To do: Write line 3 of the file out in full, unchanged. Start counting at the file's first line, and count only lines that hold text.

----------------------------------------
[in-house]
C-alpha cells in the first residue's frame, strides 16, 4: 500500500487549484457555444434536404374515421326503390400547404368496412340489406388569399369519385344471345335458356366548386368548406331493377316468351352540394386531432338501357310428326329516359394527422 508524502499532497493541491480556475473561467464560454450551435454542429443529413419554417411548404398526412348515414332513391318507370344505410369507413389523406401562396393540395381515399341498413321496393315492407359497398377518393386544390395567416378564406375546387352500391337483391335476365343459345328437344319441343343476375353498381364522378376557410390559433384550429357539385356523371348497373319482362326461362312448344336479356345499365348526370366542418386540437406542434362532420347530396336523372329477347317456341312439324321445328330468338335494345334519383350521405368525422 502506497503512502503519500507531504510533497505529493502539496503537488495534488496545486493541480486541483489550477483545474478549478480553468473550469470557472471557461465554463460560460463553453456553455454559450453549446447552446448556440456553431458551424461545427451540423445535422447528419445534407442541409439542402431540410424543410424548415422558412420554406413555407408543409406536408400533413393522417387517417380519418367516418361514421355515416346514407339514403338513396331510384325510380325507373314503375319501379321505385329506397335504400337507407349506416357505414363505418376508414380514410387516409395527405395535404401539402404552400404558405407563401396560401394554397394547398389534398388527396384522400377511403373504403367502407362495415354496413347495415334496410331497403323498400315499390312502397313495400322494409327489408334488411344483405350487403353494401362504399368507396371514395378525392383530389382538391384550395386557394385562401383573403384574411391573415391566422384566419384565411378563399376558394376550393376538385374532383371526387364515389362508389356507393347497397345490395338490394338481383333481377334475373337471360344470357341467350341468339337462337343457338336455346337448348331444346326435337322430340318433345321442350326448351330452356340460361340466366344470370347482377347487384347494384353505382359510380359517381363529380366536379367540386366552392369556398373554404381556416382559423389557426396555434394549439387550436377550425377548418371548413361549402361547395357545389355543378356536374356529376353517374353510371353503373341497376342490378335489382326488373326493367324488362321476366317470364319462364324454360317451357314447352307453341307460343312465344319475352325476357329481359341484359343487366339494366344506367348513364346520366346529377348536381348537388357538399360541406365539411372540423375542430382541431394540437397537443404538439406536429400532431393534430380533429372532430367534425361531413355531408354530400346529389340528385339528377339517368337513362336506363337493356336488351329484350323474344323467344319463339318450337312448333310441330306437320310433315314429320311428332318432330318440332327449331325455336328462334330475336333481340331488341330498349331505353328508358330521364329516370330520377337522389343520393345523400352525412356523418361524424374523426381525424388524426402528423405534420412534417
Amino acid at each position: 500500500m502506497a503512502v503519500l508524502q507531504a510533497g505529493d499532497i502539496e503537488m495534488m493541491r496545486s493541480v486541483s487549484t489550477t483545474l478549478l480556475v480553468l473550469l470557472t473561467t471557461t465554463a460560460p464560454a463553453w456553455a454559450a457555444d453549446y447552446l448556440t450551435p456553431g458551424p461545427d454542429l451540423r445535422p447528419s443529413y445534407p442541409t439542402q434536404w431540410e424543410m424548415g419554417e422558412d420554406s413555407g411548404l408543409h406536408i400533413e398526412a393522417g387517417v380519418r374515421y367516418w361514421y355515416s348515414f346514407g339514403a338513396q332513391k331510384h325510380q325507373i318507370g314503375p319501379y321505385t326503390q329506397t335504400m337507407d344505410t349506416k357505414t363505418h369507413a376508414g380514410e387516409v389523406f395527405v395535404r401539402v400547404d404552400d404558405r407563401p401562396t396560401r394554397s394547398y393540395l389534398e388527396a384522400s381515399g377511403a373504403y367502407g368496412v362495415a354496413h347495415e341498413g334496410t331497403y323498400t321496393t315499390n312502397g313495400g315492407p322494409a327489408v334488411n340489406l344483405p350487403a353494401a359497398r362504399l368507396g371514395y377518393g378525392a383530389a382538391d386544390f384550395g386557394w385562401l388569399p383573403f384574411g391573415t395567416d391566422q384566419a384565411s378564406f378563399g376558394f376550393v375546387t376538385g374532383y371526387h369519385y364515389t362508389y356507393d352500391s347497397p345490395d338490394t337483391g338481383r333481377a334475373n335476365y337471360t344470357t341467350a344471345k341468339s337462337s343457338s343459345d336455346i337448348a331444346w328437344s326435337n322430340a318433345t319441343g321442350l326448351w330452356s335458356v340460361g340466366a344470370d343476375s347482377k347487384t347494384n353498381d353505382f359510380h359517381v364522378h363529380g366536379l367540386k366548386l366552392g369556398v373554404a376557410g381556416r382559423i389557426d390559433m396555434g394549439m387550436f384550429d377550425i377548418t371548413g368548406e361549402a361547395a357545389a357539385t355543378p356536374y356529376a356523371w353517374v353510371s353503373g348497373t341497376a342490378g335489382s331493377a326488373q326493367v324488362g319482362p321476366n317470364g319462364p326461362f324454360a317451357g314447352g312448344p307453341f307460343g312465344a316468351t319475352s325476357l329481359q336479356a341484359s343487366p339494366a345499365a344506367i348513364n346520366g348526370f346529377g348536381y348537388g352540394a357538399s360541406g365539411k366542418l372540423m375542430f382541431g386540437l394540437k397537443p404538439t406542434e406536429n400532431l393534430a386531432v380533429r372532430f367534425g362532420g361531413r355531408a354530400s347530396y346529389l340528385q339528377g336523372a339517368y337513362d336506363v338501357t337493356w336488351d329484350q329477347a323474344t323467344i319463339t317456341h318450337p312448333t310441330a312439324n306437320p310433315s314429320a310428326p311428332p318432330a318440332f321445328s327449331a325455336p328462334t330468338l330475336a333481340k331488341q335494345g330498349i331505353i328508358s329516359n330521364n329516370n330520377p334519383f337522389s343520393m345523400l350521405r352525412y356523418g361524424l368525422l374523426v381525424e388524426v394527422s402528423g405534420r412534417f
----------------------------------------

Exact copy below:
Amino acid at each position: 500500500m502506497a503512502v503519500l508524502q507531504a510533497g505529493d499532497i502539496e503537488m495534488m493541491r496545486s493541480v486541483s487549484t489550477t483545474l478549478l480556475v480553468l473550469l470557472t473561467t471557461t465554463a460560460p464560454a463553453w456553455a454559450a457555444d453549446y447552446l448556440t450551435p456553431g458551424p461545427d454542429l451540423r445535422p447528419s443529413y445534407p442541409t439542402q434536404w431540410e424543410m424548415g419554417e422558412d420554406s413555407g411548404l408543409h406536408i400533413e398526412a393522417g387517417v380519418r374515421y367516418w361514421y355515416s348515414f346514407g339514403a338513396q332513391k331510384h325510380q325507373i318507370g314503375p319501379y321505385t326503390q329506397t335504400m337507407d344505410t349506416k357505414t363505418h369507413a376508414g380514410e387516409v389523406f395527405v395535404r401539402v400547404d404552400d404558405r407563401p401562396t396560401r394554397s394547398y393540395l389534398e388527396a384522400s381515399g377511403a373504403y367502407g368496412v362495415a354496413h347495415e341498413g334496410t331497403y323498400t321496393t315499390n312502397g313495400g315492407p322494409a327489408v334488411n340489406l344483405p350487403a353494401a359497398r362504399l368507396g371514395y377518393g378525392a383530389a382538391d386544390f384550395g386557394w385562401l388569399p383573403f384574411g391573415t395567416d391566422q384566419a384565411s378564406f378563399g376558394f376550393v375546387t376538385g374532383y371526387h369519385y364515389t362508389y356507393d352500391s347497397p345490395d338490394t337483391g338481383r333481377a334475373n335476365y337471360t344470357t341467350a344471345k341468339s337462337s343457338s343459345d336455346i337448348a331444346w328437344s326435337n322430340a318433345t319441343g321442350l326448351w330452356s335458356v340460361g340466366a344470370d343476375s347482377k347487384t347494384n353498381d353505382f359510380h359517381v364522378h363529380g366536379l367540386k366548386l366552392g369556398v373554404a376557410g381556416r382559423i389557426d390559433m396555434g394549439m387550436f384550429d377550425i377548418t371548413g368548406e361549402a361547395a357545389a357539385t355543378p356536374y356529376a356523371w353517374v353510371s353503373g348497373t341497376a342490378g335489382s331493377a326488373q326493367v324488362g319482362p321476366n317470364g319462364p326461362f324454360a317451357g314447352g312448344p307453341f307460343g312465344a316468351t319475352s325476357l329481359q336479356a341484359s343487366p339494366a345499365a344506367i348513364n346520366g348526370f346529377g348536381y348537388g352540394a357538399s360541406g365539411k366542418l372540423m375542430f382541431g386540437l394540437k397537443p404538439t406542434e406536429n400532431l393534430a386531432v380533429r372532430f367534425g362532420g361531413r355531408a354530400s347530396y346529389l340528385q339528377g336523372a339517368y337513362d336506363v338501357t337493356w336488351d329484350q329477347a323474344t323467344i319463339t317456341h318450337p312448333t310441330a312439324n306437320p310433315s314429320a310428326p311428332p318432330a318440332f321445328s327449331a325455336p328462334t330468338l330475336a333481340k331488341q335494345g330498349i331505353i328508358s329516359n330521364n329516370n330520377p334519383f337522389s343520393m345523400l350521405r352525412y356523418g361524424l368525422l374523426v381525424e388524426v394527422s402528423g405534420r412534417f